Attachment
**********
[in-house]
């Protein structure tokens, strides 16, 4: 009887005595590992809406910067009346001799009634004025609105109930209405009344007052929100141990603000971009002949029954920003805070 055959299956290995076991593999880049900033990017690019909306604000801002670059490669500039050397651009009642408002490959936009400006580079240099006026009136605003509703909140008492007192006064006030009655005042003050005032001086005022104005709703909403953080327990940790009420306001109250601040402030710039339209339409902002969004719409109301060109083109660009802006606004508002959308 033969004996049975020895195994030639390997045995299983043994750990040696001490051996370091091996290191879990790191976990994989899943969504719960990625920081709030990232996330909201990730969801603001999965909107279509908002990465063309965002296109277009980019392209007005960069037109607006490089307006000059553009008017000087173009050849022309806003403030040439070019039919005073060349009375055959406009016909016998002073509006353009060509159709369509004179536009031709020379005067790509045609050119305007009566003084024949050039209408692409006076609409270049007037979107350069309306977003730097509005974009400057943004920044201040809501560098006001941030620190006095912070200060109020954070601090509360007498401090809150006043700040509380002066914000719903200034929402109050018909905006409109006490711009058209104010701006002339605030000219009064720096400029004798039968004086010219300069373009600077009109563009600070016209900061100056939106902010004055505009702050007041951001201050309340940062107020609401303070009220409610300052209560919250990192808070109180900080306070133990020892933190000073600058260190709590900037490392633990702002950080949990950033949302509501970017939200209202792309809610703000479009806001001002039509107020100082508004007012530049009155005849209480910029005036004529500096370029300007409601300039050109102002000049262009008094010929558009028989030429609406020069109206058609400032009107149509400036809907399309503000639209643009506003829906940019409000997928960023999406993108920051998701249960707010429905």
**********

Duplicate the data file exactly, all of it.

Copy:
[in-house]
């Protein structure tokens, strides 16, 4: 009887005595590992809406910067009346001799009634004025609105109930209405009344007052929100141990603000971009002949029954920003805070 055959299956290995076991593999880049900033990017690019909306604000801002670059490669500039050397651009009642408002490959936009400006580079240099006026009136605003509703909140008492007192006064006030009655005042003050005032001086005022104005709703909403953080327990940790009420306001109250601040402030710039339209339409902002969004719409109301060109083109660009802006606004508002959308 033969004996049975020895195994030639390997045995299983043994750990040696001490051996370091091996290191879990790191976990994989899943969504719960990625920081709030990232996330909201990730969801603001999965909107279509908002990465063309965002296109277009980019392209007005960069037109607006490089307006000059553009008017000087173009050849022309806003403030040439070019039919005073060349009375055959406009016909016998002073509006353009060509159709369509004179536009031709020379005067790509045609050119305007009566003084024949050039209408692409006076609409270049007037979107350069309306977003730097509005974009400057943004920044201040809501560098006001941030620190006095912070200060109020954070601090509360007498401090809150006043700040509380002066914000719903200034929402109050018909905006409109006490711009058209104010701006002339605030000219009064720096400029004798039968004086010219300069373009600077009109563009600070016209900061100056939106902010004055505009702050007041951001201050309340940062107020609401303070009220409610300052209560919250990192808070109180900080306070133990020892933190000073600058260190709590900037490392633990702002950080949990950033949302509501970017939200209202792309809610703000479009806001001002039509107020100082508004007012530049009155005849209480910029005036004529500096370029300007409601300039050109102002000049262009008094010929558009028989030429609406020069109206058609400032009107149509400036809907399309503000639209643009506003829906940019409000997928960023999406993108920051998701249960707010429905």